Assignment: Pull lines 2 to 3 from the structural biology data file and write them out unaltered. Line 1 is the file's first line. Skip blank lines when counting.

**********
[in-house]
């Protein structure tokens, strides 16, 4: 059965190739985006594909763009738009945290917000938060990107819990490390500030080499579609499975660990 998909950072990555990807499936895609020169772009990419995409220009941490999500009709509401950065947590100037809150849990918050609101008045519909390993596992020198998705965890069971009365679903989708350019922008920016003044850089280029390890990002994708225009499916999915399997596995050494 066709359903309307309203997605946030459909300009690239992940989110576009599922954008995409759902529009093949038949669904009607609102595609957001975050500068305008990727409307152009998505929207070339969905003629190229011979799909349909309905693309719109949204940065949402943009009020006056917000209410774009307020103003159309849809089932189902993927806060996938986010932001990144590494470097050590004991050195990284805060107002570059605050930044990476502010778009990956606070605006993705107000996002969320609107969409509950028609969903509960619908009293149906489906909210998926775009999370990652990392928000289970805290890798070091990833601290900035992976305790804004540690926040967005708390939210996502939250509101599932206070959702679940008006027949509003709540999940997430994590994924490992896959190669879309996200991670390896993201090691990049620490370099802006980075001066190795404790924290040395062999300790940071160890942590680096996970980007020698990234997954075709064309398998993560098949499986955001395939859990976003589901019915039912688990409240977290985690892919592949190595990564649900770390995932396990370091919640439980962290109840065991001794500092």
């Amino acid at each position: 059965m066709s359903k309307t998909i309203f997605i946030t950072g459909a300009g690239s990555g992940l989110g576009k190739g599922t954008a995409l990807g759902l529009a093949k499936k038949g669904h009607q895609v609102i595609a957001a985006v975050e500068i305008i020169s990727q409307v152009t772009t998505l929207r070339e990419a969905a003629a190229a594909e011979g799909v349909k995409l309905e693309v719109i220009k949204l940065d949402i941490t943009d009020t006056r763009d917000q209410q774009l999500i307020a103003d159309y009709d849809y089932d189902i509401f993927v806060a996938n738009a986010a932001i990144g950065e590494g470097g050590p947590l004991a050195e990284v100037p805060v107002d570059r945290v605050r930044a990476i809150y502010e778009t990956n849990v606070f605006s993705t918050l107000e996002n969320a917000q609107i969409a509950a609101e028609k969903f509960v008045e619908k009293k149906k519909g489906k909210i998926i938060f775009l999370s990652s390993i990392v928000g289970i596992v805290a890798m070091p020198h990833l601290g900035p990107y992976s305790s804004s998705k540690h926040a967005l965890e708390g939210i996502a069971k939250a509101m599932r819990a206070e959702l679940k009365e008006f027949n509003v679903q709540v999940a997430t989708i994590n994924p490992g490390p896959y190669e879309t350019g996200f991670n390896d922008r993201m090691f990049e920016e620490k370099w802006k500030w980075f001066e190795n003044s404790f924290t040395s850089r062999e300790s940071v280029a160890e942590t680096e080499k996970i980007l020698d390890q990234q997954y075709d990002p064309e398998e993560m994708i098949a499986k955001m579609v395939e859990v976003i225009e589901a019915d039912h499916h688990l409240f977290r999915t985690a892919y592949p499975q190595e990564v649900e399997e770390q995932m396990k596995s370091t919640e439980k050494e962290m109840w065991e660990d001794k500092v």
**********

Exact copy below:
């Protein structure tokens, strides 16, 4: 059965190739985006594909763009738009945290917000938060990107819990490390500030080499579609499975660990 998909950072990555990807499936895609020169772009990419995409220009941490999500009709509401950065947590100037809150849990918050609101008045519909390993596992020198998705965890069971009365679903989708350019922008920016003044850089280029390890990002994708225009499916999915399997596995050494 066709359903309307309203997605946030459909300009690239992940989110576009599922954008995409759902529009093949038949669904009607609102595609957001975050500068305008990727409307152009998505929207070339969905003629190229011979799909349909309905693309719109949204940065949402943009009020006056917000209410774009307020103003159309849809089932189902993927806060996938986010932001990144590494470097050590004991050195990284805060107002570059605050930044990476502010778009990956606070605006993705107000996002969320609107969409509950028609969903509960619908009293149906489906909210998926775009999370990652990392928000289970805290890798070091990833601290900035992976305790804004540690926040967005708390939210996502939250509101599932206070959702679940008006027949509003709540999940997430994590994924490992896959190669879309996200991670390896993201090691990049620490370099802006980075001066190795404790924290040395062999300790940071160890942590680096996970980007020698990234997954075709064309398998993560098949499986955001395939859990976003589901019915039912688990409240977290985690892919592949190595990564649900770390995932396990370091919640439980962290109840065991001794500092």
């Amino acid at each position: 059965m066709s359903k309307t998909i309203f997605i946030t950072g459909a300009g690239s990555g992940l989110g576009k190739g599922t954008a995409l990807g759902l529009a093949k499936k038949g669904h009607q895609v609102i595609a957001a985006v975050e500068i305008i020169s990727q409307v152009t772009t998505l929207r070339e990419a969905a003629a190229a594909e011979g799909v349909k995409l309905e693309v719109i220009k949204l940065d949402i941490t943009d009020t006056r763009d917000q209410q774009l999500i307020a103003d159309y009709d849809y089932d189902i509401f993927v806060a996938n738009a986010a932001i990144g950065e590494g470097g050590p947590l004991a050195e990284v100037p805060v107002d570059r945290v605050r930044a990476i809150y502010e778009t990956n849990v606070f605006s993705t918050l107000e996002n969320a917000q609107i969409a509950a609101e028609k969903f509960v008045e619908k009293k149906k519909g489906k909210i998926i938060f775009l999370s990652s390993i990392v928000g289970i596992v805290a890798m070091p020198h990833l601290g900035p990107y992976s305790s804004s998705k540690h926040a967005l965890e708390g939210i996502a069971k939250a509101m599932r819990a206070e959702l679940k009365e008006f027949n509003v679903q709540v999940a997430t989708i994590n994924p490992g490390p896959y190669e879309t350019g996200f991670n390896d922008r993201m090691f990049e920016e620490k370099w802006k500030w980075f001066e190795n003044s404790f924290t040395s850089r062999e300790s940071v280029a160890e942590t680096e080499k996970i980007l020698d390890q990234q997954y075709d990002p064309e398998e993560m994708i098949a499986k955001m579609v395939e859990v976003i225009e589901a019915d039912h499916h688990l409240f977290r999915t985690a892919y592949p499975q190595e990564v649900e399997e770390q995932m396990k596995s370091t919640e439980k050494e962290m109840w065991e660990d001794k500092v």